U.S. Vice President Kamala Harris arrived in Singapore on Sunday (Aug. 22), and will be leaving for Vietnam on Tuesday (Aug. 24).
It was her first official visit to Asia.
Chinese react online
Harris' visit was met with disdain among Chinese social media users, who made disparaging remarks about her, and accused the U.S. of attempting to meddle in the region's affairs, and to garner support from other countries to counter China's influence.
For instance, a Weibo user said, "A leopard doesn't change its spots, it has come to stir up trouble in Southeast Asia."
Besides remarks that veered towards personal attacks on Harris as a Black woman with South Asian descent, many also ridiculed Singapore, accusing it of attempting to do something that's supposedly not befitting of its physical size.
A comment read, "The entire country is a city, and they still want to provide support."
Yet another commenter said, "Singapore, as a small country, has its ways of survival as a small country, all's good as long as they don't choose a side."
Another Weibo user, noting that Harris' tour of Singapore and Vietnam represents a visit from the highest-ranking U.S. official thus far, quoted PM Lee on the comments he made at the Aspen Security Forum in early August.
PM Lee had likened China to "a formidable adversary", and cautioned the U.S. to not underestimate the country.
Some netizens dismissed Harris' visit as well, with a Weibo user saying, "(Singapore) has already made itself clear before she came, and gave enough face to her after her visit. That should be enough, on you go to the next stop."
Nationalistic Chinese media dismissed Harris' visit
Hawkish, ultra-nationalistic state-affiliated media Global Times (GT) sought to downplay Harris' visit as well, saying that Singapore "will draw a line" between being "useful" and being "made use of".
The media outlet cited Foreign Affairs Minister Vivian Balakrishnan's comments in a Sunday interview with CNA.
Vivian had said that while Singapore demonstrated its relevance to both major powers, there is a difference between "being useful and being made use of".
"We will not become one or the other's stalking horse to advance negative agendas," he said.
GT further said that Harris had "sidestepped a Singaporean journalist's question on U.S. commitment to allies", and reiterated "feeble" talking points about U.S. partnerships in Southeast Asia.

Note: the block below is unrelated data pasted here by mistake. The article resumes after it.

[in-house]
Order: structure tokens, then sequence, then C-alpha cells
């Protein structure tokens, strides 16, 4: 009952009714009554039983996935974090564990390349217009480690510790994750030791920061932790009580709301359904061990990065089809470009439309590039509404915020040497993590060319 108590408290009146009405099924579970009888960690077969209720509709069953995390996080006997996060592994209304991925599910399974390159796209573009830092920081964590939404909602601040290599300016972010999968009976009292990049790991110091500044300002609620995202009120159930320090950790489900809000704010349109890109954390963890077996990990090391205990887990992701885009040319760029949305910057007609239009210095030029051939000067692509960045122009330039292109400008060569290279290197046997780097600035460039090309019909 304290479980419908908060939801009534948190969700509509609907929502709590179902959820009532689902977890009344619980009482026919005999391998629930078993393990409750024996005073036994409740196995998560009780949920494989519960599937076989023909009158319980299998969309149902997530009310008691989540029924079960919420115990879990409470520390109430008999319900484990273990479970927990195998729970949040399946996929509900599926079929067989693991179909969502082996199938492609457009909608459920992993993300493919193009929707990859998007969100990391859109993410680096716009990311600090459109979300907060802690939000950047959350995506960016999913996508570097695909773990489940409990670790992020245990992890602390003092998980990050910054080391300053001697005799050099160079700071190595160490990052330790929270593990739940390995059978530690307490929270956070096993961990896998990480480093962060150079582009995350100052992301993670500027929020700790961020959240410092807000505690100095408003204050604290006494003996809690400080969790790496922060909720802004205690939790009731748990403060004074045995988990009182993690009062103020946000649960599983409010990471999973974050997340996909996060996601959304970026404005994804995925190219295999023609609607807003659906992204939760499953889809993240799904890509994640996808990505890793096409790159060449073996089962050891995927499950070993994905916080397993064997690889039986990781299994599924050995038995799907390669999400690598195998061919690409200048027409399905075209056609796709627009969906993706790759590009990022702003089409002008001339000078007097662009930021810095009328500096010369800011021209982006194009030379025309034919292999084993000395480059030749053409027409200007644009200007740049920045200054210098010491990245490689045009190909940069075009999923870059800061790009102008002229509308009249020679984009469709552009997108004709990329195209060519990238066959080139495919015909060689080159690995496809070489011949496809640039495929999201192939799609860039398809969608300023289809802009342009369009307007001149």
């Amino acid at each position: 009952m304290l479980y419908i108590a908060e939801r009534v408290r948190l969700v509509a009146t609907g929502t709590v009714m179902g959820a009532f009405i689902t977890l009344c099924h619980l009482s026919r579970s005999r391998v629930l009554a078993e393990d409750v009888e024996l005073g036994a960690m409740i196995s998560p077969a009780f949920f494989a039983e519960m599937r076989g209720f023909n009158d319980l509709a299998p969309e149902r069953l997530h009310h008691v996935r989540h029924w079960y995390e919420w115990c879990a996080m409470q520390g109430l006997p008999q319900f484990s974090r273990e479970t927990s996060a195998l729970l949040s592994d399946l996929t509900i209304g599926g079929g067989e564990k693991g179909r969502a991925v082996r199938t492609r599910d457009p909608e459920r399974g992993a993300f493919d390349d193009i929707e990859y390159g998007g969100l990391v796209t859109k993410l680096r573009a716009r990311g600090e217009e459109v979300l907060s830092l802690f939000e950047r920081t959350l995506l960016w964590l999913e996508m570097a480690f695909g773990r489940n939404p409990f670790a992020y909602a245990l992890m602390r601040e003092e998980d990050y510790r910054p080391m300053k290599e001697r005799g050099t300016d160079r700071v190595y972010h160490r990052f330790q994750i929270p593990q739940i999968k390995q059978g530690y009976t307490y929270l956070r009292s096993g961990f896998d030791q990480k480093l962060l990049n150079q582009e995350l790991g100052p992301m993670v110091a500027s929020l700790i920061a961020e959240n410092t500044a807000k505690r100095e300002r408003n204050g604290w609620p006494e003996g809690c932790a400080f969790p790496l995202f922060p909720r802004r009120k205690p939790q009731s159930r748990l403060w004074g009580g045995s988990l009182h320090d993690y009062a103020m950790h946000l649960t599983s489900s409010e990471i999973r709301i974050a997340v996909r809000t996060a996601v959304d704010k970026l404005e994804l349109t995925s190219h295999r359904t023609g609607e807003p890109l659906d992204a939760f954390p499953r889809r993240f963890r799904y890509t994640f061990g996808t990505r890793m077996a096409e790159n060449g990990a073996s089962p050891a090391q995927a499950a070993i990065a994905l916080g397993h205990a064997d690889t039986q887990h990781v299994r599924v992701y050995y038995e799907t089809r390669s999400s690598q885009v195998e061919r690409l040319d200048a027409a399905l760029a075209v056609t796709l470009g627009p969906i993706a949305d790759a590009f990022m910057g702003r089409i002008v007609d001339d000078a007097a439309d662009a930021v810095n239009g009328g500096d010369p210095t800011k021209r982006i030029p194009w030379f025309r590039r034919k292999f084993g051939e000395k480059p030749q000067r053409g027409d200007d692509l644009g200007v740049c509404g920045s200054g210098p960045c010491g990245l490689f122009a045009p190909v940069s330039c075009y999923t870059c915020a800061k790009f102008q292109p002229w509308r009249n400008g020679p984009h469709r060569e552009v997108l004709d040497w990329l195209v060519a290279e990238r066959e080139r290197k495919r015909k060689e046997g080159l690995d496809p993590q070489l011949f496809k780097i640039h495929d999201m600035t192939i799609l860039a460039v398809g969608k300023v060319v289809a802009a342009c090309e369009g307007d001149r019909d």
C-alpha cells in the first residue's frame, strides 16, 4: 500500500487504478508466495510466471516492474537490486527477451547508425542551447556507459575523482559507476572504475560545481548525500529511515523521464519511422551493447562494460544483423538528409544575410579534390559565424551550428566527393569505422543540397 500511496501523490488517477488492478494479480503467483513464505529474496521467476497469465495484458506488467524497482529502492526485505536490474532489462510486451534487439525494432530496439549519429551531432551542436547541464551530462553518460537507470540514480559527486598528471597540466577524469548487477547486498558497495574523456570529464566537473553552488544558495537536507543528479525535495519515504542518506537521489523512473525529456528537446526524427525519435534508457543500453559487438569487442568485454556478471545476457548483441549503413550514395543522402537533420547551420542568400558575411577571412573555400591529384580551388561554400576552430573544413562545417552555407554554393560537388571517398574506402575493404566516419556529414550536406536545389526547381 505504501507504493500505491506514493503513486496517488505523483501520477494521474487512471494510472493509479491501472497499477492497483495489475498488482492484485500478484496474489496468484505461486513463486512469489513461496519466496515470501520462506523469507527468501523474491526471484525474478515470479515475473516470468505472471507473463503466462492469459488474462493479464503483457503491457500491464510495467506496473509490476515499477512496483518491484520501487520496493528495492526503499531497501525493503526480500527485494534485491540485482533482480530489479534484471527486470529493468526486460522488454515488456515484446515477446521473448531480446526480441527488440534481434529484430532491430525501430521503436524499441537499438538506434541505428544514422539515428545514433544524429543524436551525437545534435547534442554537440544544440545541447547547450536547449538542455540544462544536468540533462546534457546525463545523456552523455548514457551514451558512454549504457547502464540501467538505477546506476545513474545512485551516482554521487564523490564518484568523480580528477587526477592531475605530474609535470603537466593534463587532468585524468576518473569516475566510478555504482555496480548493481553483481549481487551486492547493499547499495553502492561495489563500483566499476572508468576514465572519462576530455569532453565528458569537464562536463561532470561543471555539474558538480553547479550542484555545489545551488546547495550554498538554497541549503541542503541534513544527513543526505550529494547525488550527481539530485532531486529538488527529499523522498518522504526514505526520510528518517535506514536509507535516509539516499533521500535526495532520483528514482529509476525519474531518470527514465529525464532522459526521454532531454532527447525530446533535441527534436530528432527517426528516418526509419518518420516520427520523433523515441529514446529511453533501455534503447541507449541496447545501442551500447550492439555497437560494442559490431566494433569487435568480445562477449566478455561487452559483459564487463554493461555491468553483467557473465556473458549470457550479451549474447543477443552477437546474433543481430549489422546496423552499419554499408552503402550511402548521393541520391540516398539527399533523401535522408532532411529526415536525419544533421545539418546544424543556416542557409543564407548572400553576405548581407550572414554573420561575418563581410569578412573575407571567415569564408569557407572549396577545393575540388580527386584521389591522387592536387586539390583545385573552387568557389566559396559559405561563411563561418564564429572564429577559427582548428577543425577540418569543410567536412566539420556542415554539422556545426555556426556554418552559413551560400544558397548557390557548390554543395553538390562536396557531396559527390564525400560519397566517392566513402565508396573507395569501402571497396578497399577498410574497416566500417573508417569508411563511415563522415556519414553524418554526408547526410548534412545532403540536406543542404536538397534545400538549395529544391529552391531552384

China questions U.S. credibility to its allies
China has raised doubts over U.S. commitment to its allies, such as Ukraine, Japan and South Korea, in the wake of the U.S. chaotic withdrawal from Afghanistan.
In particular, it has highlighted Taiwan, a self-ruled island that Beijing views as part of China's territory, raising doubts if the U.S. would defend Taiwan in the event of war.
The narrative that "Afghanistan today" will be "Taiwan tomorrow" was even repeated among some Taiwanese.
Taiwanese President Tsai Ing-wen, as well as politicians from both ends of the political spectrum, have since rejected such a narrative, saying that Taiwan must not rely on external powers for its own defence.
Afghan chaos overshadows Harris' Singapore visit
Harris' visit to Singapore was made in the midst of the international fallout the U.S. is facing over its haphazard withdrawal from Afghanistan after two decades of occupation.
During a press conference on Aug. 23, Harris emphasised the U.S.' commitment to its allies and partners, including Singapore, which she said the U.S. has a "long-standing relationship" with.
PM Lee expressed his support for continued U.S. engagement in the region as well, saying that despite the ups and downs seen in the region, the U.S. has remained a "benign and constructive influence" as a "regional guarantor of security and supporter of prosperity".
He also expressed his gratefulness for the U.S. intervention that has "stopped terrorist groups from using Afghanistan as a safe base for 20 years".
In addition, both countries stressed the importance of adhering to a rules-based international order in the region.
Harris had also overseen the signing of MOUs between the two countries that will strengthen collaboration on issues such as cyber defence, climate action and environmental governance.
Top image adapted via Prime Minister's Office & Weibo